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The state of Gallettes – student tradition shifts to newer spots as more options open

Tray Smith

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When Alabama students returned from Christmas break, they quickly discovered the new addition at Moe’s Bar downtown and a partially re-opened Rounder’s, which is still undergoing construction.

Moe’s and Rounder’s may be the newest options for students this semester, but they are only the latest in a growing trend. Tuscaloosa’s bar scene has grown tremendously in recent years, serving every niche of our growing student body. From the Alcove to Five to the Booth downtown, students now have many more choices at nights and on weekends than they did five years ago.

The result is that fewer are choosing Gallettes.

The throngs of students normally visible outside the bar on a typical Saturday night have disappeared. “When are we leaving for Gallettes?” has become “where are we going?” You can almost hear Dave Matthews playing in the background as confused students, with their default option gone, attempt to choose a bar.

The bar may still claim that “everybody always ends up at Gallettes,” but most nights more students end up at Quick Grill. The decline has been fast and surprising, but it really isn’t hard to understand.

Out-of-state students accustomed to living in suite-style dorms are no longer charmed by dilapidated restrooms that would be considered unsanitary even in a third world country. After all, bars in Charlotte, Dallas and Atlanta don’t distinguish themselves by not cleaning their toilets.

One long weekend in the exquisite confines of Miami Beach only reminded them of what they’d been missing.

Even without the Miami trip, though, it was just a matter of time before these new students began exerting their influence over our nightlife, scorning a legendary establishment that was a source of pride for generations of previous students in favor of new options that more closely conform to their expectations.

Now, Gallettes is in a terrible bind. To get its business back, Gallettes could decide to compete with other bars and upgrade its facilities. Doing so, though, would require sacrificing some of the traditional appeal that made Gallettes so successful in the first place.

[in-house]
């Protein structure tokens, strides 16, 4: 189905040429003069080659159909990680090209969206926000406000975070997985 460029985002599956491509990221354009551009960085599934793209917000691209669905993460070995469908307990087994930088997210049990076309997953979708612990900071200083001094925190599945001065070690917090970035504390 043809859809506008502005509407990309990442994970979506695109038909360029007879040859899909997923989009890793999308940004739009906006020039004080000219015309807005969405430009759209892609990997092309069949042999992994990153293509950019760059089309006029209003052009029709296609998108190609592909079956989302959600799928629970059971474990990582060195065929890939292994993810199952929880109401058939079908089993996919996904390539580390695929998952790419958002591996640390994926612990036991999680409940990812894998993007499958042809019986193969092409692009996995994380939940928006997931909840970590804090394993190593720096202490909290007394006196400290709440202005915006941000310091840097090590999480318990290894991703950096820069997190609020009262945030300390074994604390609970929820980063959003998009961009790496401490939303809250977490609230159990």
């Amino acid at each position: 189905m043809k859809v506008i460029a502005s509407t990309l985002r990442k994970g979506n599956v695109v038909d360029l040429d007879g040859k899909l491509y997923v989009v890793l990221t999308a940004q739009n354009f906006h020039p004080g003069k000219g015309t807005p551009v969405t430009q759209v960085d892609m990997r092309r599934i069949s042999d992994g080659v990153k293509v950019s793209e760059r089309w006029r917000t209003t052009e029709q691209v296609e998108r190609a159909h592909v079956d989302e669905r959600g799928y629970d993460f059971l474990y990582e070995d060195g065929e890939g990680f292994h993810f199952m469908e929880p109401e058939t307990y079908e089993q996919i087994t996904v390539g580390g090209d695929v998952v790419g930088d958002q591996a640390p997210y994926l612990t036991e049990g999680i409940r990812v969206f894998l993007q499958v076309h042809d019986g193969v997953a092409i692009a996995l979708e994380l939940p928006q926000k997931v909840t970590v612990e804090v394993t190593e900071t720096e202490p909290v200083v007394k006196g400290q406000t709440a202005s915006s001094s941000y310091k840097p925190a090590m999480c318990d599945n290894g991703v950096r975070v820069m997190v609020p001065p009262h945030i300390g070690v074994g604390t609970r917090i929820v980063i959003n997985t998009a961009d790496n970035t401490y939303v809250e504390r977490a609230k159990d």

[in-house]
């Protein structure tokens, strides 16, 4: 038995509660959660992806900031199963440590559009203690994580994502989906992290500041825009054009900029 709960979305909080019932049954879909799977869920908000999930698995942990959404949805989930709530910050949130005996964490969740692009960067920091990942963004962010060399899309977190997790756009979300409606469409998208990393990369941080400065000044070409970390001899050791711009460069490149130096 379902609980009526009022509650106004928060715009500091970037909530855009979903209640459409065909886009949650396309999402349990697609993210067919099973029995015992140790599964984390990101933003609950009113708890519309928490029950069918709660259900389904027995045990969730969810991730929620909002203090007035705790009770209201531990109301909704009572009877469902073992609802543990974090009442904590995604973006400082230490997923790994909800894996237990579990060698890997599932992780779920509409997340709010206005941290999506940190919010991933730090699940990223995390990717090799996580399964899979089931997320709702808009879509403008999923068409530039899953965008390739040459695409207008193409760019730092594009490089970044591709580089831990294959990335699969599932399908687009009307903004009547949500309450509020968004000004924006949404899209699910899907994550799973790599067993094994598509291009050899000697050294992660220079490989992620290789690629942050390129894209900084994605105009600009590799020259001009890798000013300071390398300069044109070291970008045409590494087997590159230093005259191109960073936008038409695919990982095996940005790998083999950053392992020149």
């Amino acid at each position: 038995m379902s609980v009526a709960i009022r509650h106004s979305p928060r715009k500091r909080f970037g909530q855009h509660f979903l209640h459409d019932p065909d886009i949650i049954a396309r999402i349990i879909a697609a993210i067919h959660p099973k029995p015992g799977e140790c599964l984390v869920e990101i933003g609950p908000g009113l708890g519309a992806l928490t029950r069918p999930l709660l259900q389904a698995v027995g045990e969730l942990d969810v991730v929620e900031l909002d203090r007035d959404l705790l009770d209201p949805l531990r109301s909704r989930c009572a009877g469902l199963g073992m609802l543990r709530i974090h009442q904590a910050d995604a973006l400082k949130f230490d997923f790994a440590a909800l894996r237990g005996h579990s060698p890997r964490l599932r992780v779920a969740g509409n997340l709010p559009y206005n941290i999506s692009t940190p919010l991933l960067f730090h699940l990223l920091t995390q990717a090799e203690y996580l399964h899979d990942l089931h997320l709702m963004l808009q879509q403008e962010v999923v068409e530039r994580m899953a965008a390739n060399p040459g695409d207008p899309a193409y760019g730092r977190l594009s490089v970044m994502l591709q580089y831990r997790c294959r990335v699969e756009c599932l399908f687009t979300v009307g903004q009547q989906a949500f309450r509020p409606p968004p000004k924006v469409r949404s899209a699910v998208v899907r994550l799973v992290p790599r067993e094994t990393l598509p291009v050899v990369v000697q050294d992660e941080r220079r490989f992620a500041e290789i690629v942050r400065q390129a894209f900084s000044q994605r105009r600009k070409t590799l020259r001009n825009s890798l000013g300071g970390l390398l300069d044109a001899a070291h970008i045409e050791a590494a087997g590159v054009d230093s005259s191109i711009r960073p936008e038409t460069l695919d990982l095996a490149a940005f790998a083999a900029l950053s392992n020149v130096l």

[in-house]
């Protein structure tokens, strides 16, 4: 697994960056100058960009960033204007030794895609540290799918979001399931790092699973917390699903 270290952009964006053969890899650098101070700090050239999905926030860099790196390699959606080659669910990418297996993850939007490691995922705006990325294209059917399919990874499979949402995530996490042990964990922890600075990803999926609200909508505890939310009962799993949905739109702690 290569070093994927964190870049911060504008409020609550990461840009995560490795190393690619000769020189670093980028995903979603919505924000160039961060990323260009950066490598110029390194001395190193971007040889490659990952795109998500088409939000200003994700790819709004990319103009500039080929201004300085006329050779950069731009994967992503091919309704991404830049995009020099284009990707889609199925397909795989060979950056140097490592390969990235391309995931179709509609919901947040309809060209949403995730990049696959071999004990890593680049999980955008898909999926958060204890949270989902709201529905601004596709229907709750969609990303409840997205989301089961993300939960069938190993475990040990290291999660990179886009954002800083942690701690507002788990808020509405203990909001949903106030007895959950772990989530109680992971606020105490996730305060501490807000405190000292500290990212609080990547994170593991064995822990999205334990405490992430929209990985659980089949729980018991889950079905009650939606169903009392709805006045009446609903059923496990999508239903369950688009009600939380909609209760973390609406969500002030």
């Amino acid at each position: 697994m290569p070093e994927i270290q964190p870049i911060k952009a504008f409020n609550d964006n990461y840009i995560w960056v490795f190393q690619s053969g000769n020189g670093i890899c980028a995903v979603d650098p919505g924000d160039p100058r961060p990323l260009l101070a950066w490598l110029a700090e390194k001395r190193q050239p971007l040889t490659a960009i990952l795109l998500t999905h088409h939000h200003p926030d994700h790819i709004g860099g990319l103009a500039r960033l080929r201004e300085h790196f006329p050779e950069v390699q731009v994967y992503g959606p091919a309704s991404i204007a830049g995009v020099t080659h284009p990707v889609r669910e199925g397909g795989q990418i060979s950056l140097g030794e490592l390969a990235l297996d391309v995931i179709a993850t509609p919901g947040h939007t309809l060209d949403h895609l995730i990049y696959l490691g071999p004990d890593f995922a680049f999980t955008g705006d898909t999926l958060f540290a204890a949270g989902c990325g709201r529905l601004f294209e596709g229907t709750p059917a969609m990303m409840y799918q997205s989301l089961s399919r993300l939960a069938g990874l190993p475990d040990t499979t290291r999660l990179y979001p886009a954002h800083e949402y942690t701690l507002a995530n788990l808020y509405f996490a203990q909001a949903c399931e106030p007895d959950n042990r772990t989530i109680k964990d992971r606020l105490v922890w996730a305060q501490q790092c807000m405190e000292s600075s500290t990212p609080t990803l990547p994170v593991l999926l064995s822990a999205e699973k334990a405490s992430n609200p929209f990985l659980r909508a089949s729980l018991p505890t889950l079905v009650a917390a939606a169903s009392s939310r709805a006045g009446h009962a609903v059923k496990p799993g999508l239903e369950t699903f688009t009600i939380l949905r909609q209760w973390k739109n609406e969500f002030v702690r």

Gallettes still has two major strengths. The first is that none of its competitors appear capable of challenging it on “Wine Wednesday,” so it will remain the default destination for students going out at least one day a week. The second is that, because it is so embedded in our gameday tradition, fans and students alike are sure to order plenty of Yellowhammers in the fall.

Sustaining those traditions will make Gallettes a revered part of the Tuscaloosa bar scene far into the future. Still, it is unlikely that Gallettes will ever regain the dominance it once had.

A larger population inevitably leads more businesses to compete to serve that population. The new choices brought about by UA’s increase in student enrollment are unlikely to disappear. That is a good thing. Competition lowers prices and improves services, and visiting different bars means that we may, at least occasionally, run into different people.

There are subtle consequences though. Students once united by a common preference for a single bar now have varying preferences for multiple bars. Our student body is larger, but it is also less cohesive.

The rising number of UA students, the increasingly distant states they represent, their levels of high school achievement, their financial impact on UA and even their economic impact on Tuscaloosa have all been heavily discussed in recent years. Very little discussion has focused on how bringing in so many different people from so many different places will impact our culture.

Our changing bar scene gives us some clues. After all, bars are not alone in creating more options that cater to different individual preferences. Student organizations and university programming are also changing to accommodate a larger student body with more diverse interests.

Just as Gallettes will have to decide how to continue its storied legacy in a new environment, future students will have to decide how to reconcile deeply rooted traditions with a rapidly evolving campus.

Their response to that challenge may emerge as one of the most fascinating stories in the state of Alabama over the next decade.

Hopefully, we will find that we can benefit from new bars while still contributing to the Gallettes legacy.

Hopefully, we will celebrate and enjoy growth and change while still embracing noble traditions. In the coming years, Gallettes may show us how.

Tray Smith is a senior majoring in political science and journalism. His column runs weekly on Thursdays.

 

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The state of Gallettes – student tradition shifts to newer spots as more options open